Casey Affleck interview

Mr. Affleck stars as a mild-mannered sheriff with a sinister side

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‘Wow, I’m really glad I didn’t know that,’ says Casey Affleck, leaning back into his seat in a New York hotel suite. Apparently, it’s news to him that his latest role – Lou Ford, Texas sheriff and psychopath of Jim Thompson’s revered 1952 novel The Killer Inside Me, the film version of which hits cinemas across Dubai next week– was long pursued by Marlon Brando, who wanted to play it when the story was first courted. ‘It’s just terrifying to hear that. He would have been so perfect, the way he embodies duality in something like On the Waterfront.’

Affleck, 35, is a natural deflector. It might be a younger-brother thing (Ben has a very different energy, which works in movies such as Armageddon), but it’s also a strength – and perhaps a defining trait. There was an Oscar nomination in 2008 for Affleck’s desperate, fawning outlaw in The Assassination of Jesse James by the Coward Robert Ford (he played the coward). Even more people know him as the sweetest member of the Ocean’s Eleven crew, or for his sensitive detective in Gone Baby Gone.

This is all by way of saying one doesn’t think ‘inscrutable serial killer’ when sizing up Affleck, now dipping his mint tea bag into steamy water. ‘Honestly, I didn’t know about Lou Ford before he came across my table,’ he admits (the actor was first introduced to Thompson’s noir by Assassination director Andrew Dominik, who harboured the project for years before turning elsewhere). ‘Then again, I always have a hard
time seeing myself in any script. These roles – they just seem like people in stories, you know? Do you really imagine yourself as Odysseus when you read The Odyssey? It’s always a hurdle. How can this guy possibly be me?’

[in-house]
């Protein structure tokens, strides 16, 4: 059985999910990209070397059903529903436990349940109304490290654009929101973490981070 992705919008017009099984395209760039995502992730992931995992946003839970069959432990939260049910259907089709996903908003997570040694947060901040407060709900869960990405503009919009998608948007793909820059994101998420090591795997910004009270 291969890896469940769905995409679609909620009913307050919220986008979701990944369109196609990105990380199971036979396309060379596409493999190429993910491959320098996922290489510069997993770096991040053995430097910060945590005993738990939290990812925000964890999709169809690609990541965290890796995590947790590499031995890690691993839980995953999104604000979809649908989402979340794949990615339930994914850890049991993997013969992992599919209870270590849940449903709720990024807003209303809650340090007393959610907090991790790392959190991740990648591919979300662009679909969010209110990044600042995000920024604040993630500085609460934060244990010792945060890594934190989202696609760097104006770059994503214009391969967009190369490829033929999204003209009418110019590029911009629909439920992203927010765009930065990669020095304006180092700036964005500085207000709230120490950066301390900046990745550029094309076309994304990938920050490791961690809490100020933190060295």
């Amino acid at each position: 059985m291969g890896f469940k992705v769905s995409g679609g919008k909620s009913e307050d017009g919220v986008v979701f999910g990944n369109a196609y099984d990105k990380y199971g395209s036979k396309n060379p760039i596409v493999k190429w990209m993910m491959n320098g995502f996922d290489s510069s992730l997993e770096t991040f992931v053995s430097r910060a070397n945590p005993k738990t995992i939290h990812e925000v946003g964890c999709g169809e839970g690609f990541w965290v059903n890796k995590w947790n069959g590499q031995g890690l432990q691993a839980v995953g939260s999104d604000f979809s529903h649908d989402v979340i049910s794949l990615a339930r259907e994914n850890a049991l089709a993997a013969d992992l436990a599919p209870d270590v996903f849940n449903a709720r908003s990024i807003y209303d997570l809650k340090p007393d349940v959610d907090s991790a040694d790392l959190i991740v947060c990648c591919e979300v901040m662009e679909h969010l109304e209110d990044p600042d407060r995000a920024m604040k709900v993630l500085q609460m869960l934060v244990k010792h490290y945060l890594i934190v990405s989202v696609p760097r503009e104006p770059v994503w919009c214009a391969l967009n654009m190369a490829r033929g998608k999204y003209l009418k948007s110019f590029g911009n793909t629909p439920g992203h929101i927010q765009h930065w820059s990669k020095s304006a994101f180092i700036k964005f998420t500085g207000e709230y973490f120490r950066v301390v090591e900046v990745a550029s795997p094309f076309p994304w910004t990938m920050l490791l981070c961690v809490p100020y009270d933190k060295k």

Getting into Ford’s skin would be tough for anyone who didn’t habitually extinguish cigars on people’s palms and shoot unblinkingly. The Killer Inside Me will test Affleck’s fans, and not just with the spectacle of this handsome softie beating up his female perps. ‘You should be shocked by it; this is someone destroying people who he loves, and that’s exactly the reaction we wanted,’ says the film’s maverick director, Michael Winterbottom, calling from London. ‘Lou is not an obvious person, and Casey’s brilliant at making you wonder what’s going on inside his head.’ Earlier this year, the film drew exactly that reaction when it premiered at the Sundance festival, with many members of the audience expressing anger and shock at the levels of violence in the film. Winterbottom, a fast worker (and a mile-a-minute talker), says he was undaunted by the project’s legendary history – it has been notoriously hard to finance and adapt, attached to directors as varied as Quentin Tarantino and Stanley Kubrick. Maybe it needed a someone with a little distance.

‘Michael’s not from here; he doesn’t love genre,’ Affleck says delicately about his British director. When asked to make comparisons with his other collaborators, including Gus Van Sant (they co-wrote Gerry with Matt Damon), he sheds light on Winterbottom’s unusual perspective. ‘I was walking with Michael in Oklahoma on one of our days off – a little town, really sweet. I asked him, “What are you up to today?” And he said, “Oh, just trying to pretend I’m not in Oklahoma!”’ Laughing, Affleck wants to downplay what sounds like snobbery. ‘He’s from far away, culturally, and he uses that.’

Made by a director who sometimes flaunts a light, ironic touch (the Madchester music biopic 24 Hour Party People is from Winterbottom) and starring a slippery actor, The Killer Inside Me often feels like a thriller held at arm’s length, fascinatingly oblique. Affleck seems drawn to the vibe; a pet project of his is a documentary he’s made himself about his brother-in-law, the troubled actor Joaquin Phoenix, lately revealed as an elaborate hoax. ‘My goal was an extreme close-up of someone who’s grown very private,’ he says of the profile. ‘He jumped into the musical deep end too soon.

I had no idea what we’d capture over the two years. It’s a strange film.’ Affleck mentions hundreds of hours of footage, hanging out with Phoenix in his house in his boxers. He cracks a smile, his potential career as a non-fiction provocateur a glimmer. Maybe he’ll get used to being unpredictable.

The Killer Inside Me is in UAE cinemas from December 9.

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